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  • Writer's pictureD. Randall Faro

Death or Life

      The industrial manufacture of death. A phrase that leapt from the page of a WWII novel I’m reading about snipers in the European theater of operations.

 

      People used to be killed in war with spears, swords, and bows and arrows. That kind of war was close-up gruesome and relatively limited in scope. Modern industry changed that. Today war is fought with weapons such as M2 .50 caliber machine guns (850 rounds per minute) and B-52 Stratofortress bombers carrying air-launched cruise missiles fitted with both conventional and nuclear warheads. The killing power of contemporary weaponry strains the imagination. And there is a lot of straining being applied within the industrial-military complex. The goal: to create ways to kill larger numbers, faster, and more efficiently. Especially more so than the “enemy” who is working feverously with the same mindset.

      Apart from armies, navies, and air forces striving to terminate one another, around 200,000 people around the globe die annually from firearms. In the U.S., there are more gun stores than grocery stores.

Countries that do not have the wherewithal to produce their own need for killing devices simply purchase them from others, legally or illegally. After all, business is business.

 

      The need to control the forces of evil notwithstanding, the level to which means of killing one another has ascended (or descended) is staggering. For those of us who have experienced firsthand the ravages of modern combat, and for the civilian law enforcement personnel who deal with the daily carnage caused by weapons of death, it’s likely that there would be hearty support for the destruction of all weapons designed only for the killing of people. At the very least, let’s do away with gunpowder and missile fuel.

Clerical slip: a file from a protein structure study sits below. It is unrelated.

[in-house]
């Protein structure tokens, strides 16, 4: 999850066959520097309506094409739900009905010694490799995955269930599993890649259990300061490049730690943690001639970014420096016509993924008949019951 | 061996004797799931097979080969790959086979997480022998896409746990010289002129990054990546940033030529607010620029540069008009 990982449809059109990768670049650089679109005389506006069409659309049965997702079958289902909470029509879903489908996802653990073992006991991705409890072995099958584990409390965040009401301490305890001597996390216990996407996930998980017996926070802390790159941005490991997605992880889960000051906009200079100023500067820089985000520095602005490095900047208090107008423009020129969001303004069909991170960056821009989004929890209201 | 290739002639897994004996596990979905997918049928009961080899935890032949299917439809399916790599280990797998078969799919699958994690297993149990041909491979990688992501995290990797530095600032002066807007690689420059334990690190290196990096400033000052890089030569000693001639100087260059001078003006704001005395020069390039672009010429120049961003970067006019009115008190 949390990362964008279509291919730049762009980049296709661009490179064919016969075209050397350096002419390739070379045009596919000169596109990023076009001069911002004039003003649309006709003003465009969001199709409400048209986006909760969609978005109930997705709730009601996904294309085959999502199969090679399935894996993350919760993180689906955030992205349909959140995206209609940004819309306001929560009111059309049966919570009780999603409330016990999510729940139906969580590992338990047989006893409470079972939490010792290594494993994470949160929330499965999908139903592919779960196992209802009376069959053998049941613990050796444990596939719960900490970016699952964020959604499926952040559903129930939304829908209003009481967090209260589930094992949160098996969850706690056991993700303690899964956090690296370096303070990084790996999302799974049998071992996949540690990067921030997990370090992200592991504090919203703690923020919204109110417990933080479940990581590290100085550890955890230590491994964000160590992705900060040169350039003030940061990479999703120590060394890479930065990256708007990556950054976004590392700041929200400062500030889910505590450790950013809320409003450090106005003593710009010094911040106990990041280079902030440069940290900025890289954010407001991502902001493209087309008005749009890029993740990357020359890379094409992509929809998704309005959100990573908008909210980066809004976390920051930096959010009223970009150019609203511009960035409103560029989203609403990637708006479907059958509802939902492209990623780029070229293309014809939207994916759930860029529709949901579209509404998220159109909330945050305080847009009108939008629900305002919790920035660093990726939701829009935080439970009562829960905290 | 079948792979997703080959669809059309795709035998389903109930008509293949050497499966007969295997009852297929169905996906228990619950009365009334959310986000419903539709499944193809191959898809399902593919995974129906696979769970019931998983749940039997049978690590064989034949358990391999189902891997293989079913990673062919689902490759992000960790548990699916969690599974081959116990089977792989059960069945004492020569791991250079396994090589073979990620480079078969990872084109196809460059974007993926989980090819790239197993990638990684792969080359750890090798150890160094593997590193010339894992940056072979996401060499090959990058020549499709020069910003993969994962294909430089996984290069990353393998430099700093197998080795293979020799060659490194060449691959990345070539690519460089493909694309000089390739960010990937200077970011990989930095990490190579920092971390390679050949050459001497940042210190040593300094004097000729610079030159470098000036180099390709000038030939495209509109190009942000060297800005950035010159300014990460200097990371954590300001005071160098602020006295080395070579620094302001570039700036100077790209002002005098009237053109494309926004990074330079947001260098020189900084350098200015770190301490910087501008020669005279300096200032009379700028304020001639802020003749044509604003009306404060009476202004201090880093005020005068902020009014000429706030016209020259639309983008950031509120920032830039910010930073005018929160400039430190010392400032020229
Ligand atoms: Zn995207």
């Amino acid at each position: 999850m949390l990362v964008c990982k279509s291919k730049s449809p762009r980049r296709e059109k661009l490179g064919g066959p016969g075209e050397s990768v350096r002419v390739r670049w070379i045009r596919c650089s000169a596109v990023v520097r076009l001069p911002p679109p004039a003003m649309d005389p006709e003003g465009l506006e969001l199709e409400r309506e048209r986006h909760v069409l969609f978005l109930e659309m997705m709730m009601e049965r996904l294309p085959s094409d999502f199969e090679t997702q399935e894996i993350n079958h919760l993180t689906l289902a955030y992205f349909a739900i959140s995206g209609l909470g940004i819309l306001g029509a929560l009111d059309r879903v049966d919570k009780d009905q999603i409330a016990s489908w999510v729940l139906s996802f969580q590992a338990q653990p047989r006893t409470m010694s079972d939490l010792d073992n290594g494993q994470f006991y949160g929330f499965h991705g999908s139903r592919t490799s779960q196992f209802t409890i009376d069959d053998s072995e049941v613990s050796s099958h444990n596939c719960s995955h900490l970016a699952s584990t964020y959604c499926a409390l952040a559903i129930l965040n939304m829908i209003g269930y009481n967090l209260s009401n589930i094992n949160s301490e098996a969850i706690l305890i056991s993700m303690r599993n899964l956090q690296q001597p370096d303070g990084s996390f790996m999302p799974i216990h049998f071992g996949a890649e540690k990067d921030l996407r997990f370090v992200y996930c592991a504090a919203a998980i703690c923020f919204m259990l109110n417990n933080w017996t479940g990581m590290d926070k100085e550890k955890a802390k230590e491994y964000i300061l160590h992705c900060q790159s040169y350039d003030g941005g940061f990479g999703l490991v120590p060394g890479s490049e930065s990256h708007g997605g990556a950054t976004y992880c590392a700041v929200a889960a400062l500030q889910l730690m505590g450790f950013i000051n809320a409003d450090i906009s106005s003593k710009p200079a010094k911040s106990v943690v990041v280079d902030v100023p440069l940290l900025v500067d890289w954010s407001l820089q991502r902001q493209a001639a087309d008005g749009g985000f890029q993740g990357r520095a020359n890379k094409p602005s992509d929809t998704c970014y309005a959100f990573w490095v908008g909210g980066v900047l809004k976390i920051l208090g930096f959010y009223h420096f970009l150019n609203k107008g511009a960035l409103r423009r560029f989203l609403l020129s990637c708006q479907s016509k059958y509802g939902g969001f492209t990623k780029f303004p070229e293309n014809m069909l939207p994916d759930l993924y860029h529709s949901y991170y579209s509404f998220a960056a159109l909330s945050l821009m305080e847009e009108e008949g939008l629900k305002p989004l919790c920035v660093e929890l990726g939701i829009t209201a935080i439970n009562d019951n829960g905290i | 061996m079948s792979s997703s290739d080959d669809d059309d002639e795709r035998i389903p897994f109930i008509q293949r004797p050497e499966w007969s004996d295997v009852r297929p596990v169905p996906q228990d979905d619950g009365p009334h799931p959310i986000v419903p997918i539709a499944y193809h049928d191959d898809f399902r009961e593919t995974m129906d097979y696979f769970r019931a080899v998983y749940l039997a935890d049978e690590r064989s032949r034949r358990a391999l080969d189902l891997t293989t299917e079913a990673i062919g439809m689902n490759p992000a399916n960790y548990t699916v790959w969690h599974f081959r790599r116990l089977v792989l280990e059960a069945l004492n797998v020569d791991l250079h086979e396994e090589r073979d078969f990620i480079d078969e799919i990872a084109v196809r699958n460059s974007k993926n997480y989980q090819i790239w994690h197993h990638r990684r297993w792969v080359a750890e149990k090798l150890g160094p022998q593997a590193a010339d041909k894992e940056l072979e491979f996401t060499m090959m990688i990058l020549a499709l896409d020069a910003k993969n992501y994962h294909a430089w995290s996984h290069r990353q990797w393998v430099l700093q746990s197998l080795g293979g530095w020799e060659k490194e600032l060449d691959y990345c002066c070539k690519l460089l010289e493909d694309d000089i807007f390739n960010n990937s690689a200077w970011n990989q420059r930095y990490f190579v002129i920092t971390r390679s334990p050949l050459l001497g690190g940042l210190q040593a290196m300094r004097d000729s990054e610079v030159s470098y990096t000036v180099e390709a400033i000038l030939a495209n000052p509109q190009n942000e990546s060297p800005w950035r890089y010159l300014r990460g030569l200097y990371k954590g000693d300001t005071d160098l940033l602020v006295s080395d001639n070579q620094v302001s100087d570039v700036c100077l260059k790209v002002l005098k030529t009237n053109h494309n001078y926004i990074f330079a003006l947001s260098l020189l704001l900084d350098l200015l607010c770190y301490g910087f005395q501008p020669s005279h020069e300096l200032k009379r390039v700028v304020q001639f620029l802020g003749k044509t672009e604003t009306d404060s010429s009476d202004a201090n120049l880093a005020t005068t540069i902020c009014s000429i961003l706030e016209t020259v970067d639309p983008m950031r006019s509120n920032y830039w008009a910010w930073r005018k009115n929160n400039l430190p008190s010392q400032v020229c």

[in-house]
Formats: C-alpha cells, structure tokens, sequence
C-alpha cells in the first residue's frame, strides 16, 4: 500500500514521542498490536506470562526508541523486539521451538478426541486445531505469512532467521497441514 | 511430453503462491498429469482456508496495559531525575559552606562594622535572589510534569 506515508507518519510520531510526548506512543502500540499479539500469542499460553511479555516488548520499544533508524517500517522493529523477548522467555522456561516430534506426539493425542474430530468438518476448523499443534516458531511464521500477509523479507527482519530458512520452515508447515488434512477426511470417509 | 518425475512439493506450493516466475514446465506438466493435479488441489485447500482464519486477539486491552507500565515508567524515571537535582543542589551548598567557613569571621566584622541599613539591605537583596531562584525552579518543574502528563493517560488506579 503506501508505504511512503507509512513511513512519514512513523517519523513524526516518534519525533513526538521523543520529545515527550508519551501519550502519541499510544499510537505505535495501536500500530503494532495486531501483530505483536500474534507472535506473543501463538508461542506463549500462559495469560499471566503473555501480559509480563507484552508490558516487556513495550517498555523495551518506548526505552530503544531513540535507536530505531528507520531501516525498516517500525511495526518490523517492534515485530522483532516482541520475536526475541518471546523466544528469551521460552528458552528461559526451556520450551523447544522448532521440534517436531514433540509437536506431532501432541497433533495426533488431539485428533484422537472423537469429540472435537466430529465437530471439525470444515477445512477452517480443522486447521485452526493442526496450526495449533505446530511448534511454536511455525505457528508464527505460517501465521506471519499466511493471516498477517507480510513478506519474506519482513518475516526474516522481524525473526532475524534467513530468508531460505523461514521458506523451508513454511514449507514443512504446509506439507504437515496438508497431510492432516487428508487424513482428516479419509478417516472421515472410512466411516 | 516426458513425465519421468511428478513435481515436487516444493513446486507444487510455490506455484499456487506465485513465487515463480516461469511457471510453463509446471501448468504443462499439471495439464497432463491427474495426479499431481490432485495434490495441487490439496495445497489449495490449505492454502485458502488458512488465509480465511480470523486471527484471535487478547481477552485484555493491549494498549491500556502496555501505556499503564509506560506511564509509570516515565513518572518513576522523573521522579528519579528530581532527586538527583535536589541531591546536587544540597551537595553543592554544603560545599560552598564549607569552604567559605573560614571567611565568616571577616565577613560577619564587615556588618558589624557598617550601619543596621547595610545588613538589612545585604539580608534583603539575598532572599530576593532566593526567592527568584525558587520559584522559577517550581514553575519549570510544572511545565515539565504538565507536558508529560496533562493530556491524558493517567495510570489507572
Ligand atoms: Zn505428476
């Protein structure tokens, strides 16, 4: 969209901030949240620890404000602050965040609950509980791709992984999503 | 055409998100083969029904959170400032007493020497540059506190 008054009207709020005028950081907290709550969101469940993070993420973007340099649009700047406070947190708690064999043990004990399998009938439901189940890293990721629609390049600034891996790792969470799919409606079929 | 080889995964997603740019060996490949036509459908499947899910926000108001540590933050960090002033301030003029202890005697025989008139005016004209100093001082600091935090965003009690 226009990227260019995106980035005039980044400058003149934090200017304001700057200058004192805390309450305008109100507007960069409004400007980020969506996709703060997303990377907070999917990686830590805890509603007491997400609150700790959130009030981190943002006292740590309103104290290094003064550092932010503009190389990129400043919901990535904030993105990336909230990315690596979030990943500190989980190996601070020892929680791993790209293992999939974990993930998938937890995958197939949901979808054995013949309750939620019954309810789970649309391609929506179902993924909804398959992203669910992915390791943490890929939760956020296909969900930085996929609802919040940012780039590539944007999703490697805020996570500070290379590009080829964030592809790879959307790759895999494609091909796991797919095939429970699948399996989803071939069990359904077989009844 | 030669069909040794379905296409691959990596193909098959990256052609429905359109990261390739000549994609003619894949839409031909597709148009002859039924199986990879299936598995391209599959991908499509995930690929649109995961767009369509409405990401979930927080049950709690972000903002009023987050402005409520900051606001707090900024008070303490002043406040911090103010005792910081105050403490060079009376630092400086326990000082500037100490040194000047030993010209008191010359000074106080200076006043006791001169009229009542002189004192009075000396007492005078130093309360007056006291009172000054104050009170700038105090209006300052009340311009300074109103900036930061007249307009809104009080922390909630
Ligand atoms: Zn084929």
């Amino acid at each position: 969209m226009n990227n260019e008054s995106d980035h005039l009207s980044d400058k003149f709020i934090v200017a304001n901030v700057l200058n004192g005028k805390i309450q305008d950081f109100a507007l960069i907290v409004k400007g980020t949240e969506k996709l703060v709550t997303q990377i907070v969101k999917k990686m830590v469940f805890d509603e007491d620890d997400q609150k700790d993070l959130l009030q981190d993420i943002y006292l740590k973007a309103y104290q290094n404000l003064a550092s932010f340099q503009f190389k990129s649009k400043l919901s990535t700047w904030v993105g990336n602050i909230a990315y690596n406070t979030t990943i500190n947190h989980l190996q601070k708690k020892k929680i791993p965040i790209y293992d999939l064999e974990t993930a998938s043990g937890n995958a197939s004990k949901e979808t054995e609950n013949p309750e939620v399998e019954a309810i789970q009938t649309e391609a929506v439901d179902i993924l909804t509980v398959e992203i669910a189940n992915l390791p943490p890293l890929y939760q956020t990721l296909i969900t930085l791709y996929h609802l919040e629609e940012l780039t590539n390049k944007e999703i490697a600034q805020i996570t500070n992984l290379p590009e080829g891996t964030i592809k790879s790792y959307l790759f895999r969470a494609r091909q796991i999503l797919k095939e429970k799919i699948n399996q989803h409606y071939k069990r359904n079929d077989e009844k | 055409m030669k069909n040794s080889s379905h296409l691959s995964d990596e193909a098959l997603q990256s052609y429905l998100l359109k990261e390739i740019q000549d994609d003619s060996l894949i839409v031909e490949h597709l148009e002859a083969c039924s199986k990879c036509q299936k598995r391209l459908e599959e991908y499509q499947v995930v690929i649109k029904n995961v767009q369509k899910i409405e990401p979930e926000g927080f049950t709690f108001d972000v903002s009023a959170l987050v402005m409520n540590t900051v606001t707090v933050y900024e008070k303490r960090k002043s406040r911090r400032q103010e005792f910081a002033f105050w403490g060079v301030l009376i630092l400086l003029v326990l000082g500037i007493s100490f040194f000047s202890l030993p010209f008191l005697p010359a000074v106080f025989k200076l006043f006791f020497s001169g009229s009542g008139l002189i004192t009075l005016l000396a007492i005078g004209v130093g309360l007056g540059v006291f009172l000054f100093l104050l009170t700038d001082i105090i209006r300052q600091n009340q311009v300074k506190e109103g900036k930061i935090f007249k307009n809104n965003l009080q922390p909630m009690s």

Sadly, that isn’t going to happen. Which means people with intelligence and moral guidance need to work for reasonable limitations. Doing away with nuclear explosive devises is a start. And while the industrial manufacturers of death devices (and their supportive stockholders) aren’t about to ride quietly into the sunset, enforceable regulations that mandate restraints on the most horrible of conventional weapons (chemical/biological, for example) should be enacted.

 

      The ultimate solution, of course, is getting everybody to get along with one another, be it next door neighbors or international relationships. As we all work on that angle, complementary efforts should be happening to make the concrete switch to the industrial manufacture of life.



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